By Jennifer Gallus
Waverly’s city council meeting opened on a somber note Tuesday as the sudden passing of Bob Winters was announced.
Winters, 53, of Waverly was said to have been taking a nap when he unexpectedly passed away Sunday, Dec. 9. He was an active community member, served on the city’s Economic Development Authority, and was the president of Waverly’s planning and zoning committee.
A moment of silence was had to remember Winters.
Later, during John Konrath’s EDA report, Konrath began by saying, “Bob was on the EDA ever since I came on board. I’m still kind of in shock, as I’m sure a lot of people are. He was a very reliable and dependable person in my eyes, and I’m sure going to miss him. He was a good man.”
During the “requests from the public” part of the meeting, about six residents who live on the same street as the new All American Grill & Brewhouse voiced concerns about parking and nuisance lighting.
Because the entrance to the restaurant is on Summerfield Drive and a large number of people have been frequenting the new establishment, especially on weekend nights, customers and employees have been parking on both sides of the street, leaving no parking for residents or residents’ visitors except for their driveways.
Summerfield Drive is not wide enough to have cars parked on both sides and support two lanes of traffic, which has made entering and exiting the road a safety issue.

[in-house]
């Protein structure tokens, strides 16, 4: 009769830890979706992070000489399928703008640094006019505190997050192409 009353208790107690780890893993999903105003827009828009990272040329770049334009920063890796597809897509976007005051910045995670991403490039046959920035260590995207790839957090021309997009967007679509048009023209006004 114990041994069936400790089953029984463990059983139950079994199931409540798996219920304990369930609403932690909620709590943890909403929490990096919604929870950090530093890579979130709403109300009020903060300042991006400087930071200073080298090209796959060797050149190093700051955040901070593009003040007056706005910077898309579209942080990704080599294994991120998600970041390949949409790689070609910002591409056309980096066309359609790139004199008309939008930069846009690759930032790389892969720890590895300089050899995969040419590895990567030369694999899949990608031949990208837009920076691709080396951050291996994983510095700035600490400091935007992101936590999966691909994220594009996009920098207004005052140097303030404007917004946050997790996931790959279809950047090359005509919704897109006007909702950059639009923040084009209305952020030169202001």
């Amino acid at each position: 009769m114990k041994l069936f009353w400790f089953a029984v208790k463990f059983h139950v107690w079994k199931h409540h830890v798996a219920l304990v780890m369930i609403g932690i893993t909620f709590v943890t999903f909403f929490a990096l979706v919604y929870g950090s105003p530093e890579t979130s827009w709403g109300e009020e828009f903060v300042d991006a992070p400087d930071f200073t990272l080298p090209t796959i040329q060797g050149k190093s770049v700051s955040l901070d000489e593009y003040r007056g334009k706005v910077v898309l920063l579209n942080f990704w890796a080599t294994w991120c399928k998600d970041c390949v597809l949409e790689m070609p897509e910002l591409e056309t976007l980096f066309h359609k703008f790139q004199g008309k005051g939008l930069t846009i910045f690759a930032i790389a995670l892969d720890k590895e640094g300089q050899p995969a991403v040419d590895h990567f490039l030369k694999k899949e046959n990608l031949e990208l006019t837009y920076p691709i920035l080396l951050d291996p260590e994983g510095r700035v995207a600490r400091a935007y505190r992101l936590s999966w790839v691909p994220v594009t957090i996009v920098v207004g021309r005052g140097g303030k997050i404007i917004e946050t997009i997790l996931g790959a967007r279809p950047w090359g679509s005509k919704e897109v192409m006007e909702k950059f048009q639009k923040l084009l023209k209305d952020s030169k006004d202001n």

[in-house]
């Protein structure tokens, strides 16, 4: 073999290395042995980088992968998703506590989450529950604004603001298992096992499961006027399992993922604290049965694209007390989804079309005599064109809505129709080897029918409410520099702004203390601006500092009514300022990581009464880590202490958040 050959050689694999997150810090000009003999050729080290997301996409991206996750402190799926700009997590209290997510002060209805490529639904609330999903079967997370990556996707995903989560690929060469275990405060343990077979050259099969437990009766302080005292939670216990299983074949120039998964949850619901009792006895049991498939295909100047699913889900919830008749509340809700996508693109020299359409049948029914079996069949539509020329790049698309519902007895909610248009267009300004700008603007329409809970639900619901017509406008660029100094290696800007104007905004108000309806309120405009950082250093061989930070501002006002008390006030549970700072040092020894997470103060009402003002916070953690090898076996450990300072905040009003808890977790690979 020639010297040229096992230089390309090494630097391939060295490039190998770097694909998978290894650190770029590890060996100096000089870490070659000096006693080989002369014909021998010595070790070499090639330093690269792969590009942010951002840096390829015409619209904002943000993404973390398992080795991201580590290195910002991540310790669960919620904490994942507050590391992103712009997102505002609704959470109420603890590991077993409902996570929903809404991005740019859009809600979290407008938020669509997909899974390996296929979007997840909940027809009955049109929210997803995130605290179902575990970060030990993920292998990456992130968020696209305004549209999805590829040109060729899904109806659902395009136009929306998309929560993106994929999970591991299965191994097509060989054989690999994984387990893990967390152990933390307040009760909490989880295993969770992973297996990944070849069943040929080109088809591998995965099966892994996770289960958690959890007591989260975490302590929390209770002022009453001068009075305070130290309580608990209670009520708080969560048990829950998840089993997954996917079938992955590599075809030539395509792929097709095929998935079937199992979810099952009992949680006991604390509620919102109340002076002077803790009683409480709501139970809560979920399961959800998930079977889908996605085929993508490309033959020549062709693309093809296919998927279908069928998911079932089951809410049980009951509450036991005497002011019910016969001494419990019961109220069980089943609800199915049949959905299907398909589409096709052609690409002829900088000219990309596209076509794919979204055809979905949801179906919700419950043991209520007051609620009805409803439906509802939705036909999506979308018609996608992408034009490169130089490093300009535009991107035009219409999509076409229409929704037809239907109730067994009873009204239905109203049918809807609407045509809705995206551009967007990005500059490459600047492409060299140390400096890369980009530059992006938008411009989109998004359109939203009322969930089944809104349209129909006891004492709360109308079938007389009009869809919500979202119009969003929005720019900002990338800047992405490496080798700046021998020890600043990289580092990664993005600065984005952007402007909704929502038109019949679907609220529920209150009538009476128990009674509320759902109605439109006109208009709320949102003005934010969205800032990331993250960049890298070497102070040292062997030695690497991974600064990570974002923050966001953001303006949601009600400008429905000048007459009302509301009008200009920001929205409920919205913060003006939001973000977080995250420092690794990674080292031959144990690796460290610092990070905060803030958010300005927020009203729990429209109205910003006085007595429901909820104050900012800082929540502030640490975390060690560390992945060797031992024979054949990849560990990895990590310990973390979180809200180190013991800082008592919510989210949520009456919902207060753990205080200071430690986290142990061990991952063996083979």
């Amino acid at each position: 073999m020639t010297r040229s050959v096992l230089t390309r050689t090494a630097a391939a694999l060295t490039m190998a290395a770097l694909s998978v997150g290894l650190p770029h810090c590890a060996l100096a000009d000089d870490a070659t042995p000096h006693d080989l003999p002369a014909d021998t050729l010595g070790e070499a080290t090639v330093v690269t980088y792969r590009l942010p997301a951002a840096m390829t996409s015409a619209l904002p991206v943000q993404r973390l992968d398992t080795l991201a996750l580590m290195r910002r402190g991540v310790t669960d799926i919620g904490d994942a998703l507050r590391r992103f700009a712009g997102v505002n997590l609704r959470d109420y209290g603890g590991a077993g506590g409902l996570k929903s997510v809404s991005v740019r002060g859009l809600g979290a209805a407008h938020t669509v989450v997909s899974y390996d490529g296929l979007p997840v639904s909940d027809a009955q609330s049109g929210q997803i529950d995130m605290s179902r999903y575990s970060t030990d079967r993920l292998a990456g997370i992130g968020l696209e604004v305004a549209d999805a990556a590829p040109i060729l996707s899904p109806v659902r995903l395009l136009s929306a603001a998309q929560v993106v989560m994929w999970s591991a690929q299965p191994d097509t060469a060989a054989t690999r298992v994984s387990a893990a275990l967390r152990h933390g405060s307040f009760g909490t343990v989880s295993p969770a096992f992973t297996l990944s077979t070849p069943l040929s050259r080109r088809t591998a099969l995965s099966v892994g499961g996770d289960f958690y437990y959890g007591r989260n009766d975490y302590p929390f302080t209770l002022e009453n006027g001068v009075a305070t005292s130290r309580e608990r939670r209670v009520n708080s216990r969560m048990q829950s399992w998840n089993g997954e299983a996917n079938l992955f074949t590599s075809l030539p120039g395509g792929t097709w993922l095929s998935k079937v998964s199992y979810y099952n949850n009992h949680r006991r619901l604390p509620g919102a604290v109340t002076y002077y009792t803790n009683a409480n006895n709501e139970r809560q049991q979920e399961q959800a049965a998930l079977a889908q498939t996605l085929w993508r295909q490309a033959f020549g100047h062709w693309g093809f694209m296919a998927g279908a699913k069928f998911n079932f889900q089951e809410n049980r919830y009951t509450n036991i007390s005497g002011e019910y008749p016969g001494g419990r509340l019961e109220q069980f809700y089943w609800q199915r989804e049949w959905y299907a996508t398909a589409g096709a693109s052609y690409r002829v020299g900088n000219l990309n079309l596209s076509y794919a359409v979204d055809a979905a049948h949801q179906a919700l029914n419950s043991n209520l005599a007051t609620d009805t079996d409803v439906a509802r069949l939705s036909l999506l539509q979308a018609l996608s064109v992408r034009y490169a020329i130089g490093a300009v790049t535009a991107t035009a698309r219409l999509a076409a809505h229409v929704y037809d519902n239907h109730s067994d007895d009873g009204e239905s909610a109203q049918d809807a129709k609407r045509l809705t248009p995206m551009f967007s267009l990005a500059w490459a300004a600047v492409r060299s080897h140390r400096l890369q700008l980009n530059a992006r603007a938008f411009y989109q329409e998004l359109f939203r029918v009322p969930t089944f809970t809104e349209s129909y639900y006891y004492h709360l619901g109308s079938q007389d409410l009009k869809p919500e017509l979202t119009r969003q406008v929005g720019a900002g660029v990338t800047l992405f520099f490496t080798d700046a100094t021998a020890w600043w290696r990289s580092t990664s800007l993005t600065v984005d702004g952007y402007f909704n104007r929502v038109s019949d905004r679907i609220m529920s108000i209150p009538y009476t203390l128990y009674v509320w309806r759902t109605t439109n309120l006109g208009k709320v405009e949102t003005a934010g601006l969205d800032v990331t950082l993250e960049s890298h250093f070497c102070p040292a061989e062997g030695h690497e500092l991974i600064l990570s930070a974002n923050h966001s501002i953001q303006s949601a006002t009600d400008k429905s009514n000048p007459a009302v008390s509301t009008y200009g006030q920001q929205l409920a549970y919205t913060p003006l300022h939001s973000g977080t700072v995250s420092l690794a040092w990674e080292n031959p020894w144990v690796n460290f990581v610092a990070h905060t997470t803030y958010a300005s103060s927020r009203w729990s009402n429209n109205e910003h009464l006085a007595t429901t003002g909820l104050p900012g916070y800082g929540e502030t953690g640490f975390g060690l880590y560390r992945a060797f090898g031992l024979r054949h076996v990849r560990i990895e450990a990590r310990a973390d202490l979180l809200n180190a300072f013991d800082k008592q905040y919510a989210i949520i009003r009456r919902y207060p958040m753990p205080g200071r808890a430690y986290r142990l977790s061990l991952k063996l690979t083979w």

Those residing on Summerfield Drive say that people are continually pulling in and out of their driveways, dumping out beer cans onto their driveways, and creating unsafe conditions for their children to be able to play in their front yards.
The council decided it would post “No parking this side of street,” on the east side of Summerfield Drive. It also decided to talk to the owner of the restaurant about the issue.
Bright security lighting that the establishment uses was also a concern for area residents.
Some residents of Summerfield Drive said it is like living next to a ballfield and that even with the curtains closed, the light intrudes brightly into their houses.
Again, council decided to talk to the restaurant’s owner and ask if the lights could be directed down more and if lower-wattage bulbs could be substituted.
Maintenance Supervisor John Rassat said, “The good news is, he’s got a good business.”
Levy adopted for 2008
Council approved the final levy for property taxes to be collected in 2008 as $800,414, which is a 37 percent increase from the 2006 property tax levy.
However, the levy increase was 45 percent in 2006, which means this year’s levy increase is 8 percent less than last year’s increase.
The council has established the need to raise taxes now to make up for the years of minimal levy increases.
Odds and ends
In other business, the council:
• heard that several developers had requested a letter of credit reduction to free up funds during this housing slow-down or because work had been completed. The council approved three letters of credit reduction.
• approved a pay application for the 2007 seal coat project in the amount of $21,135 to Pierson Brothers.
The work was done for $1,800 less than the original bid, according to City Engineer Barry Glienke.
• tabled discussion about where future crosswalks should be considered in town.
• approved the 2008 membership fee for the Montrose Waverly Chamber in the amount of $75.
Waverly Fire Dept. seeks new members
Fire department member Keith Harris mentioned that the department is looking for more members. Currently, the department has about 15 members.
To obtain an application, individuals may call or stop by Mark’s Service Station (763) 658-4662, or call Doug Ault at (763) 658-4772.
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